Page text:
Posted by: Upāsaka Subhavi | 01/02/2017

Maha-Samaya Sutta & the Four Great Kings

You may have noticed my preoccupation with the Four Guardan Kings of Buddhist cosmology of late. Truth be told, I’m very worried for the planet and all of the breathing beings in it. As it is the role of the Four Guardians to protect the world and its inhabitants, I figure it can’t hurt to spend some time every night reciting the Maha-samaya Sutta and otherwise beseeching them for help and protection. I’ve also found some more information and mantras of the Four Great Kings which I’ll include below.

Mantras of the Four Great Kings


king dhrtarastra, ruler of the eastern quarter and of gandharvas

King of the East. White in colour, holding a lute. King of the Gandharvas (celestial musicians). Dhṛtarāṣṭa means “watcher of lands”.

There is a king Dhṛtarāṣṭra in the Mahābhārata. The war amongst his children and those of his younger brother Pāndhu for the throne of the Kurus – the Kauravas and the Pāndavas – forms the main action of the Mahabhārata war around which the epic revolves (Basham : 408). It is thought that the story recount a real war, although the dates are disputed. mantra of king dhrtarastra

oṃ dhṛ ta rā ṣṭra ra lā pra vā dha na svā hā

oṃ dhṛtarāṣṭra ralāpravādhana svāhā

I have followed the spelling of Bonji Taijkan which I think is correct, but have also seen “dhṛtarāśtra” and “dhṛtarāṣṭṛa” in reputable sources.


King Virudhaka, king of the Southern quarter and lord of the Kumbhandas

King of the South. Green in colour and holding a sword. King of the Kumbhāṇḍas, his name means “ever growing”.

The Kumbhāṇḍas according to Sutherland are “a grotesque group of demons with testicles in the shape of a kumbha or pitcher”. The Pāli commentaries describe them as having “huge stomachs, and their genital organs were as big as pots, hence their name”. (DA.iii.964) mantra of Virudhaka

oṃ vi rū ḍha ka kuṃ bhāṃ ḍā dhi pa ta ye svā hā

oṃ virūḍhaka kumbhāṇḍādhipataye svāhā

“virūḍhaka kumbhāṇḍāye” can be translated Virūḍhaka Lord of the Kumbhāṇḍas. Bonji Taikan has “yakṣādhipataye” but properly speaking Vaiśravaṇa is Lord of the Yakṣas, and Virūḍhaka is Lord of the Kumbhāṇḍas. I have taken a liberty here (the kind that tests the patience of traditionalists), but one that makes sense. Sometimes the tradition is wrong, or corrupt.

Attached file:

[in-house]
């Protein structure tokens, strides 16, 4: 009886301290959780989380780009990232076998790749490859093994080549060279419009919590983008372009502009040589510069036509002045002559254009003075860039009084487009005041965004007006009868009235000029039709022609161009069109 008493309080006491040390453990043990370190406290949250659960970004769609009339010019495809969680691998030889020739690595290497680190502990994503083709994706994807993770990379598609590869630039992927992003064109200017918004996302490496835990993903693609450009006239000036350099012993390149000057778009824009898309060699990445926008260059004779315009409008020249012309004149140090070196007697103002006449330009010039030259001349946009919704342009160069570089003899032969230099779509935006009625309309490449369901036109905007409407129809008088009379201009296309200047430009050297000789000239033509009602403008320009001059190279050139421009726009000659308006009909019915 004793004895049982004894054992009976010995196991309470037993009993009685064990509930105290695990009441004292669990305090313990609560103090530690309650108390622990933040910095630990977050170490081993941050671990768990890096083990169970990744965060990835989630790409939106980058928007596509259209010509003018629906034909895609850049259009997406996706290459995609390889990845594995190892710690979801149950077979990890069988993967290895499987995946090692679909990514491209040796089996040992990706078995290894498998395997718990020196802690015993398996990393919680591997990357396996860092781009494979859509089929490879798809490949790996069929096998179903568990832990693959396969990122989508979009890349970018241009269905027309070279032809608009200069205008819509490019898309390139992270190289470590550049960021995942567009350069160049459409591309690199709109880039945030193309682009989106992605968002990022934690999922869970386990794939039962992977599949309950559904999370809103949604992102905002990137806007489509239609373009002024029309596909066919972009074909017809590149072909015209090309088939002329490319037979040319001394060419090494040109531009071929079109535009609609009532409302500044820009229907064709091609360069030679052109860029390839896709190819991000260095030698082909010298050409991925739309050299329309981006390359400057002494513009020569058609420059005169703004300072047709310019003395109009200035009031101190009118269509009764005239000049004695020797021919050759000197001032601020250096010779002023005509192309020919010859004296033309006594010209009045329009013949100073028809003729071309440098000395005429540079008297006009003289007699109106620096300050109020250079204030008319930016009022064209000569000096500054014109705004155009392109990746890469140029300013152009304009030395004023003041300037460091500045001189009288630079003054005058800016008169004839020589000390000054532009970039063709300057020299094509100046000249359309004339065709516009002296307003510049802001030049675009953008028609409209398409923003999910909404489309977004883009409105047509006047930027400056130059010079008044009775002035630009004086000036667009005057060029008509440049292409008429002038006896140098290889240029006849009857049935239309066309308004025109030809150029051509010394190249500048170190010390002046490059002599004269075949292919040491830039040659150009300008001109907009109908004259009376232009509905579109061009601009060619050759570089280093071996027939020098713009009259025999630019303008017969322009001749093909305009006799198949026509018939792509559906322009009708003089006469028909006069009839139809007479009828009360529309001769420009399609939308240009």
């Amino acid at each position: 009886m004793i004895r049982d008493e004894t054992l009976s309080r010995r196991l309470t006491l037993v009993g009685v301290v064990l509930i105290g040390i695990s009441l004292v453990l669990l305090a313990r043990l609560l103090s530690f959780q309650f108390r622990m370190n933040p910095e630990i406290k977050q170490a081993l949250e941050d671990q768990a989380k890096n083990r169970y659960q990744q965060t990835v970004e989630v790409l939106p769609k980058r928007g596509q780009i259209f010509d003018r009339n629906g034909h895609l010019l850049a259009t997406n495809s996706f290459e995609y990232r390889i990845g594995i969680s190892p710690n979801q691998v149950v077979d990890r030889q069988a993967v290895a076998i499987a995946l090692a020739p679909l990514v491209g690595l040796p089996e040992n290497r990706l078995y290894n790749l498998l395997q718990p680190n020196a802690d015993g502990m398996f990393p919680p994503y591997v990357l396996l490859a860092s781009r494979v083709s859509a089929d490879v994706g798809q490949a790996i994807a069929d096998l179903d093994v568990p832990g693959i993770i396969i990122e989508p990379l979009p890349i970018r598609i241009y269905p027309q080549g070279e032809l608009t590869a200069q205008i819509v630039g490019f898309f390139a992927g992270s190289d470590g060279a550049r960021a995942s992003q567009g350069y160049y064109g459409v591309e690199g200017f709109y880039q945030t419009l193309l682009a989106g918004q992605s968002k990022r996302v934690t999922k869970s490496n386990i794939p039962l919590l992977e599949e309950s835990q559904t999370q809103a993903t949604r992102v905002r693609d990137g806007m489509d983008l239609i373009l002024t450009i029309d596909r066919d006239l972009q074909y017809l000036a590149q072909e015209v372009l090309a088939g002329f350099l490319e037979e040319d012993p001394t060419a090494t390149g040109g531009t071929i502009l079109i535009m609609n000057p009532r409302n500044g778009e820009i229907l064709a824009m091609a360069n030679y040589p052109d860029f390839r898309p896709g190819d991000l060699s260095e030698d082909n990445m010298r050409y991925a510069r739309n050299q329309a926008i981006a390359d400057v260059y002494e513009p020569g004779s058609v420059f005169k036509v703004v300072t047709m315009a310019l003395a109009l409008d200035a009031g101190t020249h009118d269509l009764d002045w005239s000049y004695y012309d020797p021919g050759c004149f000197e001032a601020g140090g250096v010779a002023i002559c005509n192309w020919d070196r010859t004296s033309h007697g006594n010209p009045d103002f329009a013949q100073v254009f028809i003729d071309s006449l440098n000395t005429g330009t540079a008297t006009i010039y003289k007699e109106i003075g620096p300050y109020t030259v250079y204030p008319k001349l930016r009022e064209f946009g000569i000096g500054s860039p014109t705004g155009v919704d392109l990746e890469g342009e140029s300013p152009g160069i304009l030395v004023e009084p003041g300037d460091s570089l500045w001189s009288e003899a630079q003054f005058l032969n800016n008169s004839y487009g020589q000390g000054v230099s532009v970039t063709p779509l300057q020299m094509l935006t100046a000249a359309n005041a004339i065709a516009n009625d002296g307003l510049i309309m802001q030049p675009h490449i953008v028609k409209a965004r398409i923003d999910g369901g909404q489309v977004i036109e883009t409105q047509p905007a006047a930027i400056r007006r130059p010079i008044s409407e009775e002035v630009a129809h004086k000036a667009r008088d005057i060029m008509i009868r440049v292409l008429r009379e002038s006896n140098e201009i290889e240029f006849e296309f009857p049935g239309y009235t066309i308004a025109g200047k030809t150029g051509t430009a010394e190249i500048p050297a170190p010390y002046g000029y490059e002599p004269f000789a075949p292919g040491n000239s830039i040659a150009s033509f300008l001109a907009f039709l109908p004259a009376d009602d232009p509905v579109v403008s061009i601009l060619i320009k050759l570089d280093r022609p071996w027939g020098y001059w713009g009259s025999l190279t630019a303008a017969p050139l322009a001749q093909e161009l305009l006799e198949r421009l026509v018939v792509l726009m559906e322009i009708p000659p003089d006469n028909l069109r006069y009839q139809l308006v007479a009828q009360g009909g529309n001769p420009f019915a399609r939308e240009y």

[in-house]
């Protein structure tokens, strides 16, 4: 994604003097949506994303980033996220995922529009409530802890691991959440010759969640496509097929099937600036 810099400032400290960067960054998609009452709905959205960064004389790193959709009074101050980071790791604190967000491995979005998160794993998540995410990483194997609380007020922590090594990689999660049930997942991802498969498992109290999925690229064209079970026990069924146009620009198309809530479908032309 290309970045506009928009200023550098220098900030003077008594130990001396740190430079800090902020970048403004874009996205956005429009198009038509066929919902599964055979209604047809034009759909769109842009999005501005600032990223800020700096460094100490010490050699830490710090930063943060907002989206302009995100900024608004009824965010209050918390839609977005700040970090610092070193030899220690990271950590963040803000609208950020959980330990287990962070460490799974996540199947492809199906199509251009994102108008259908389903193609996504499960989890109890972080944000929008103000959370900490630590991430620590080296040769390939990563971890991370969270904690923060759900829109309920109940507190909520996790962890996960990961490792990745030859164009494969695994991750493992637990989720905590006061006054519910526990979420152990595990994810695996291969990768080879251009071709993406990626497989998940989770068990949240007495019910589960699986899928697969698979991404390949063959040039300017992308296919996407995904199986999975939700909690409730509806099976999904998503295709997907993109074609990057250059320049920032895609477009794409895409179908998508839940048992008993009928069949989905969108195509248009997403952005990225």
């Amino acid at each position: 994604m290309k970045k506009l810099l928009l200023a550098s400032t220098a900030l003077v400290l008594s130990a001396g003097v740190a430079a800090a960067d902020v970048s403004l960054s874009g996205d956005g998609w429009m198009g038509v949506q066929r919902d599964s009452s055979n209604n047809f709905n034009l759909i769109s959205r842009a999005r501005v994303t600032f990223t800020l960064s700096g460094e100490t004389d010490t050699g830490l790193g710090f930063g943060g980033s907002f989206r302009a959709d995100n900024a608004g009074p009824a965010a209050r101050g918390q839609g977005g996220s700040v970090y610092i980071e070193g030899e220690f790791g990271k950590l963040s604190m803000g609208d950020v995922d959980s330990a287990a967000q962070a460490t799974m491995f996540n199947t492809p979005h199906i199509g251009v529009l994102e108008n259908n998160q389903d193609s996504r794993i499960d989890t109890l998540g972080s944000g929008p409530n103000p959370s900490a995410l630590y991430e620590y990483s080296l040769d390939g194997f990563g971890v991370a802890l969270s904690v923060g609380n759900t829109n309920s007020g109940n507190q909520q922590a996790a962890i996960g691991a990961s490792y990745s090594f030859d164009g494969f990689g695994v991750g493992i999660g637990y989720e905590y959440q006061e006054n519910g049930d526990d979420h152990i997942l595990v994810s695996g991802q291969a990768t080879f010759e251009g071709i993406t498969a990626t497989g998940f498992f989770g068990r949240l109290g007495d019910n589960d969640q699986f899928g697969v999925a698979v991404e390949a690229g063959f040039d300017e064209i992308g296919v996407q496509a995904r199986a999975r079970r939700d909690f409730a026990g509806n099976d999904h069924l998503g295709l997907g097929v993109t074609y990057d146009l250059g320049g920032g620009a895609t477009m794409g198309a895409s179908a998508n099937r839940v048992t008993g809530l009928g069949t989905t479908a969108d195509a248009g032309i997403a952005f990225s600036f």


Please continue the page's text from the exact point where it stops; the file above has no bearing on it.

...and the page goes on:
King Virupaksa, king of the Western quarter and lord of the Nagas

King of the West. Red in colour; holding a stūpa, and snake (or nāga). King of the Nāgas. His names means something like “all seeing”.

Virūpākṣa’s association with serpents and water suggests a connection with the Vedic god Varuṇa. Initially a solar god, often paired with mitra, Varuṇa was the guardian of ṛta – the cosmic order. Later, in the Hindu Epics, he was relegated to being a protector of water and was associated with water spirits, such as nāgas. Some scholars point to similarities with the Greek Titan Uranus (the names are phonetically similar). mantra of king virupaksa in siddham

oṃ vi rū pā kṣa nā gā dhi pa ta ye svā hā

oṃ virūpākṣa nāgādhipataye svāhā

“virūpākṣa nāgādhipataye” can be translated as Virūpākṣa Lord of the Nāgas.

“Nāga” in Pāli and modern Indian languages means elephant, and is also sometimes applied to any large animal such as a bull. The Buddha is refered to a a great Nāga.


King Vaisravana of the Northern quarter, Lord of the Yaksas

King of the North. Yellow in colour. Holding a (victory) banner and mongoose spitting jewels. King of the Yakṣas

The name means….. Vaiśravaṇa is also known as Kubera under which name he appears in the Śatapatha Brāhmaṇa. He goes by the name Vaiśravaṇa in the Mahābharata where he is the son of Pulstya, and half brother of Rāvaṇa. Kunera is a god of wealth and good fortune – which is what the mongoose spitting out jewels symbolises. Vaiśravaṇa is the patron deity of the city of Khotan.


mantra of King Vaisravana

oṃ vai śra va ṇa ye svā hā

oṃ vaiśravaṇaye svāhā

This mantra is simply the name Vaiśravaṇa in the dative case (to or for Vaiśravaṇa) with oṃ and svāhā.


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Teachings of Lord Buddha in the Pali Canon